The Journal of Extension -

October 2014 // Volume 52 // Number 5 // Feature // v52-5a3

The New Agent: A Qualitative Study to Strategically Adapt New Agent Professional Development

The qualitative study reported here assessed the needs of agents related to new agent professional development to improve the current model. Agents who participated in new agent professional development within the last 5 years were selected to participate in focus groups to determine concerns and continued needs. Agents enjoyed networking and struggled with the time away from their home counties. Recommendations for improvement include integrating the idea of pre-entry competencies, developing online new agent professional development sessions, introducing new agents to existing communities of practice, developing new communities of practice, and developing more resources for new agents.

Lauri M. Baker
Assistant Professor

Gregg Hadley
Assistant Director
Agriculture, Natural Resources, and Community Development

Kansas State University
Manhattan, Kansas


For Extension to retain agents, it is recommended that agents be prepared with critical skills during their first 3 years on the job (Brodeur, Higgins, Galindo-Gonzales, Craig, & Haile, 2011). Kutilek, Gunderson, and Conklin (2002) define this time in an agent's career as "entry stage," which is when an agent must acquire essential skills to perform their job. Organizational strategies to teach recommended competencies for entry stage agents include peer mentoring programs, professional support teams, leadership coaching, and orientation and job training (Benge, Harder, & Carter, 2011; Kutilek et al., 2002).

In an effort to prepare agents to be successful on the job, K-State Research and Extension (KSRE) has offered new agent professional development for over 50 years. This professional development uses the multi-module professional development approach, which has been used in other Extension training programs successfully (Brodeur et al., 2011; Garst, Hunnings, Jamison, Hairston, & Meadows, 2007; Stone & Coppernoll, 2004). The KSRE model has been adapted through the years based on informal feedback from participants and needs identified by administration. All modules are completed by newly hired agents within their first year of service.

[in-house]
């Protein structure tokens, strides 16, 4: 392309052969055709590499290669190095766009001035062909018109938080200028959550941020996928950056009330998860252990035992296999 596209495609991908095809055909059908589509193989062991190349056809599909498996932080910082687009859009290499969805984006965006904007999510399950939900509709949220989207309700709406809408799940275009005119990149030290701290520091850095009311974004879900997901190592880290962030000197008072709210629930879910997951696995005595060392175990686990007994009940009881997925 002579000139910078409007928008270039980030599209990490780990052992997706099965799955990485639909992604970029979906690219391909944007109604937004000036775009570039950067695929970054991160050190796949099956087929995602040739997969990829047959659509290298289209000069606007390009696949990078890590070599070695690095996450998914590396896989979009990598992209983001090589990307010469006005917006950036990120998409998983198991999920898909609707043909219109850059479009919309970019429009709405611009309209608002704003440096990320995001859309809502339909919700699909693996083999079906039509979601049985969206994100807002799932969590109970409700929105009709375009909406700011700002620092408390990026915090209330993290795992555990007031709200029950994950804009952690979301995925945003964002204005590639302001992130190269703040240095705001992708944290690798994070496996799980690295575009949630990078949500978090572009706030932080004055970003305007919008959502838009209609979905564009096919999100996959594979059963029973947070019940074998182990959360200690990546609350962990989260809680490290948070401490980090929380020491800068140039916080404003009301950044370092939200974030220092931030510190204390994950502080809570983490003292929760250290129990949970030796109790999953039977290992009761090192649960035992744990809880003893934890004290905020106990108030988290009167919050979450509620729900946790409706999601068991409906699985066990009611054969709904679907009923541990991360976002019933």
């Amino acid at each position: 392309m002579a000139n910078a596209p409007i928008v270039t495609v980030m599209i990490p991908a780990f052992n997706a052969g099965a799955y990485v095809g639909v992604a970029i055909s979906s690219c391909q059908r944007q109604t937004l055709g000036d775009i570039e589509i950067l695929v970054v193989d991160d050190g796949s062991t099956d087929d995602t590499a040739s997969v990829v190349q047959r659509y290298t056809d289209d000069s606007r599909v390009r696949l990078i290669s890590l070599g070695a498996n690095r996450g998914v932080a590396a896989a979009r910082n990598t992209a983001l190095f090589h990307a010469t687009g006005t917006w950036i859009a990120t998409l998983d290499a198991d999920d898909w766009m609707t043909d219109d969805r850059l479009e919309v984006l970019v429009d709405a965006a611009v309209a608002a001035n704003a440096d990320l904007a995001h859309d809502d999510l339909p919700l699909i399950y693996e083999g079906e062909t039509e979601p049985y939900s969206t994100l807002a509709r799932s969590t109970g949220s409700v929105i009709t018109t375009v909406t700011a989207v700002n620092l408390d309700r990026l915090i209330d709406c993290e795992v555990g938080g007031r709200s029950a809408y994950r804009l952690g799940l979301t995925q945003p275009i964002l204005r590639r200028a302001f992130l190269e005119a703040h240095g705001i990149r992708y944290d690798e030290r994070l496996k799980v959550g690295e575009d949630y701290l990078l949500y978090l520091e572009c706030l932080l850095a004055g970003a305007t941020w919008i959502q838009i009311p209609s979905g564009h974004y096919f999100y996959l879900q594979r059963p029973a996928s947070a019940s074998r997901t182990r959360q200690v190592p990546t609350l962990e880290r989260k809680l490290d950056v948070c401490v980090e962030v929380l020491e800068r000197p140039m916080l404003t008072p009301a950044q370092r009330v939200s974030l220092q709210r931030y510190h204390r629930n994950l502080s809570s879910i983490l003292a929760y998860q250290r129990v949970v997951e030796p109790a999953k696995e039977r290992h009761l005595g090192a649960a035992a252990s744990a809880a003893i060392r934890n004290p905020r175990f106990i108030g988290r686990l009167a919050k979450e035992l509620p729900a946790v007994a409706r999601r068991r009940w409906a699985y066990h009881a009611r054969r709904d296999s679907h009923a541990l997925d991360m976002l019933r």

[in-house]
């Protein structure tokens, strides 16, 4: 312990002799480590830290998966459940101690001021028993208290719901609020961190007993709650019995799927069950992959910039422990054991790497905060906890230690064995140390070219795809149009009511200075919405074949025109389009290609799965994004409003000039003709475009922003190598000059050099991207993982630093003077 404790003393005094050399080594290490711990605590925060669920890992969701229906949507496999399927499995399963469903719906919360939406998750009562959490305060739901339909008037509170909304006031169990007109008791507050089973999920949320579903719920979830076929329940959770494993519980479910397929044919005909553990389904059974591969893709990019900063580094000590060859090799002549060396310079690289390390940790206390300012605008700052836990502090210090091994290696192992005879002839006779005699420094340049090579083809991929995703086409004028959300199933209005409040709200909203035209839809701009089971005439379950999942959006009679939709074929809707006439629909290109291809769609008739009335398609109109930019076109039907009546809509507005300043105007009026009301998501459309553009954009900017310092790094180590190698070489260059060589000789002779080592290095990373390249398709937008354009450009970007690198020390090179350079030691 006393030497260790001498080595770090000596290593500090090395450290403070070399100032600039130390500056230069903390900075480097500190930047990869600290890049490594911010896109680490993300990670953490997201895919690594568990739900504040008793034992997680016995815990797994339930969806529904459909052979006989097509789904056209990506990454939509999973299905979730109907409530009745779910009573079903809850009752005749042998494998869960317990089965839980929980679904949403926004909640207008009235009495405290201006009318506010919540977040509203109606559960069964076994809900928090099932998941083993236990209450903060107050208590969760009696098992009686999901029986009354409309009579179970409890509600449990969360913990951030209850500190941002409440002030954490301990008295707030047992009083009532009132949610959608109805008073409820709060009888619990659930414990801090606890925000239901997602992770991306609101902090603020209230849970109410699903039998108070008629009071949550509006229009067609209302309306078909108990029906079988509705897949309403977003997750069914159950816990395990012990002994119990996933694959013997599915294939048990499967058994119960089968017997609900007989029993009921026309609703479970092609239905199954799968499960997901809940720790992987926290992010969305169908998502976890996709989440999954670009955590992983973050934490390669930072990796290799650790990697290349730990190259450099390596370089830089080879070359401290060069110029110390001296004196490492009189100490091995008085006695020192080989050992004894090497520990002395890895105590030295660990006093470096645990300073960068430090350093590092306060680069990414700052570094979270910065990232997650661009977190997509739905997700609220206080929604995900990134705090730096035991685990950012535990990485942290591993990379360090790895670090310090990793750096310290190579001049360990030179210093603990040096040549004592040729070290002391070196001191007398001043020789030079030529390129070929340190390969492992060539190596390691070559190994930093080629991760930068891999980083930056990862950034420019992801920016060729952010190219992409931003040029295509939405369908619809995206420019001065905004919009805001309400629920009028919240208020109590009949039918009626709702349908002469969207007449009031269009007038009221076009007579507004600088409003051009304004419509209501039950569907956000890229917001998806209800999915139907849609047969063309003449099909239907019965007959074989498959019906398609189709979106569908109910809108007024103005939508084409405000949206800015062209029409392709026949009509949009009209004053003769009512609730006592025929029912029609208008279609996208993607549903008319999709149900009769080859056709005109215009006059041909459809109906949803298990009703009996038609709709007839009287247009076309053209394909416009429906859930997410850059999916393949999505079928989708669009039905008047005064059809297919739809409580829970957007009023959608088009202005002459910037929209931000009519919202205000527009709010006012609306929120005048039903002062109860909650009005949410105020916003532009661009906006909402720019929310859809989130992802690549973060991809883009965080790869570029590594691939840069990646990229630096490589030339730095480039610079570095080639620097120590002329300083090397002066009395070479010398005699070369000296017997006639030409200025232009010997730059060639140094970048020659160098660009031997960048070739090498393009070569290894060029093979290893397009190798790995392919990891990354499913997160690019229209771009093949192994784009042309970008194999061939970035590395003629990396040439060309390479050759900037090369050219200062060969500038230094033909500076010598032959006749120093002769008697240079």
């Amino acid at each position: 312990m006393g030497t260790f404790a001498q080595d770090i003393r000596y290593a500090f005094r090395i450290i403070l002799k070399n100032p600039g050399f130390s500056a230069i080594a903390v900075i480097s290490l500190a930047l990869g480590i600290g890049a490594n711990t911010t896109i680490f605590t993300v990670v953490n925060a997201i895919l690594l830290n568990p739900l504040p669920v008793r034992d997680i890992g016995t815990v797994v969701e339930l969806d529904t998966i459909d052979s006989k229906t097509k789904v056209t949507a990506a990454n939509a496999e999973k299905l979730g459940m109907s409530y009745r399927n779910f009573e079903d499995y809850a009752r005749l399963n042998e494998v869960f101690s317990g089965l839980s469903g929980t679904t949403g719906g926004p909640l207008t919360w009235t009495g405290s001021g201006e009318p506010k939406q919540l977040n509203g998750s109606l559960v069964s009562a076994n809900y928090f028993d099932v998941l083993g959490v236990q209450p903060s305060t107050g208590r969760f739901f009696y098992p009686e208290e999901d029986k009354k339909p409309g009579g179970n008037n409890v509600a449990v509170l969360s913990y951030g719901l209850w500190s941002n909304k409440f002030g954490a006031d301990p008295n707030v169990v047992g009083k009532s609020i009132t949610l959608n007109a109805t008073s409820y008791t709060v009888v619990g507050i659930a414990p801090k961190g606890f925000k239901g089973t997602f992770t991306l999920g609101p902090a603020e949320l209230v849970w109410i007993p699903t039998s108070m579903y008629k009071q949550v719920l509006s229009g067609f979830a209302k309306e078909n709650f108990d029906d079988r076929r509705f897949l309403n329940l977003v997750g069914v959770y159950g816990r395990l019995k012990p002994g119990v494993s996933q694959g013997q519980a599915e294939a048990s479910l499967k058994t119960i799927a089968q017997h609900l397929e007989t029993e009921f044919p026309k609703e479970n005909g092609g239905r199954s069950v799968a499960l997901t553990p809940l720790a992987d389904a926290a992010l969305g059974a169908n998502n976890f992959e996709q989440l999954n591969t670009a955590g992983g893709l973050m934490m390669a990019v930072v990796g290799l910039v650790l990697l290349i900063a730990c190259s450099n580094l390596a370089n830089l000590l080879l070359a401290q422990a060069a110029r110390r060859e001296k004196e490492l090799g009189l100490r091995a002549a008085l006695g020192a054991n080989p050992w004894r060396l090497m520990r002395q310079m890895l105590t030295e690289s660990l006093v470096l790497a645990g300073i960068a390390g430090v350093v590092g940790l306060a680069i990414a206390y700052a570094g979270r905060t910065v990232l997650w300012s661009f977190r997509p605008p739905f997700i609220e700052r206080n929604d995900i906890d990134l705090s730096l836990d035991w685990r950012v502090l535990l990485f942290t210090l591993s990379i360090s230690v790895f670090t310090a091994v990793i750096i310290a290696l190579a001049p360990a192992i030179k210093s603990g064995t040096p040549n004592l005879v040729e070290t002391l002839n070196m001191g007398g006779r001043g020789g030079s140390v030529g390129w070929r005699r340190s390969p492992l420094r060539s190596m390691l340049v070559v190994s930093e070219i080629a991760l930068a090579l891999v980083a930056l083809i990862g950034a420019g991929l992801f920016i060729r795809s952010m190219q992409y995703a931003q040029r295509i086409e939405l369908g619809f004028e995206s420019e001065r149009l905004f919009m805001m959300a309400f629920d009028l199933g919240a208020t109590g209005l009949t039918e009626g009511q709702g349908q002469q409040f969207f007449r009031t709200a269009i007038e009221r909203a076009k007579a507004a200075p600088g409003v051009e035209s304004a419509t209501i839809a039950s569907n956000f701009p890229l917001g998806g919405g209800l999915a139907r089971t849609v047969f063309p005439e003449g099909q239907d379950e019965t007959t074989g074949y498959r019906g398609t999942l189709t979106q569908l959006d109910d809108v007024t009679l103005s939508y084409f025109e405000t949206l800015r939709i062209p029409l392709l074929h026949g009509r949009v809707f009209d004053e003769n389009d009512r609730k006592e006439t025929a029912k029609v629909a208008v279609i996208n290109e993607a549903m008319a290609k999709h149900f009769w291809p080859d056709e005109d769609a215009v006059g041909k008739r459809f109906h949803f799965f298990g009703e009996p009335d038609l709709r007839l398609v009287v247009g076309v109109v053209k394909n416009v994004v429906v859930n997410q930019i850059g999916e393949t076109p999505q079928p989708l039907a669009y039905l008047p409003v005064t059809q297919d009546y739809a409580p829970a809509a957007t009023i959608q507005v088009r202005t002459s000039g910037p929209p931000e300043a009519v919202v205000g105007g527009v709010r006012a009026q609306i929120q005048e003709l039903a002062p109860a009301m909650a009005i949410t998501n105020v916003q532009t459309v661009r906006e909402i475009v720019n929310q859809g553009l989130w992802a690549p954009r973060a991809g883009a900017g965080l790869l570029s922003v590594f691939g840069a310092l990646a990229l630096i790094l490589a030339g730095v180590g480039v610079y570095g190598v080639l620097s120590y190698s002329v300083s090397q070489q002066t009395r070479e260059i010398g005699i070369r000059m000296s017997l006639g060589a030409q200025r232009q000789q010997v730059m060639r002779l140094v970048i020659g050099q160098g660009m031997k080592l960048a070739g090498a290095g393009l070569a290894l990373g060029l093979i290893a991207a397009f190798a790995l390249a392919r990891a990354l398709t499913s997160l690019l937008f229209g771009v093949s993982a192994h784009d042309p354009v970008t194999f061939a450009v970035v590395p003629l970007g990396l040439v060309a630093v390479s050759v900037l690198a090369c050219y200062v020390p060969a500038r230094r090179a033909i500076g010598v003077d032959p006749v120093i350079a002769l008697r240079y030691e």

The current KSRE new agent professional development modules include the following.

Orientation: Agents generally attend orientation their first three days of employment. During orientation new agents begin building their network of professional colleagues, they learn foundational concepts of working for KSRE, and they identify Keys to their Success.

Basic 4-H Operations: Agents learn the mission and vision of 4-H youth development, the role of the 4-H Program Development Committee and other volunteers, and the importance of the Volunteer Information Profile process.

Communications: Agents learn and practice communication skills and concepts including websites, social media, presentations, news columns, and newsletters. They also discuss strategies for building relationships with clients, stakeholders, and local media.

Local Operations: Agents learn about improving relationships by experiencing the True Colors personality profile experience. Other topics include Extension laws and budgets, supervision of office staff, working with boards and program development committees, serving as a team member and balancing their personal and professional responsibilities.

Program Development: Agents are introduced to program planning, implementation and evaluation. They practice program development using the logic model framework. In addition new agents learn about program resources, professional associations, and developing public impact statements.

Review of Literature

The competencies Extension agents need to be successful have been explored at multiple levels, all with the goal of preventing agent attrition as prioritized by the National Association of State Universities and Land-Grant Colleges' Extension Committee on Organization and Policy's Leadership Advisory Council (ECOP LAC, 2005). Kutilek et al. (2002) suggest the professional development model should begin with entry stage agents in order to arm agents with the appropriate skills and competencies to be successful. While Benge et al. (2011) acknowledge the need for entry stage competencies, they suggest pre-entry competencies are also needed, which include self-management, program development process, communication skills, technical/subject matter expertise, and teaching skills. Organizational strategies to address pre-entry stage competencies are a pre-service examination of competencies before hiring and pre-service training before agents begin the job.

Job stress and work-life balance have been cited as a challenge to Extension agents' success (Ensle, 2005). Place and Jacob (2001) found that Extension agents who have time management and workday planning skills experience significantly less on-the-job stress than those agents who do not posses these skills. Because these skills can be improved through professional development programs (Fetsch & Kennington, 1997; Place & Jacob, 2001), it stands to reason that professional development in these areas could lead to less stress for agents and better retention of agents. Place and Jacob (2001) recommend Extension address these skills through proactive professional development, like early stage professional development. Similarly, Fetsch and Kennington (1997) report research into work-life balance programming indicates improved time-management strategies can positively effect work-life balance and stress levels.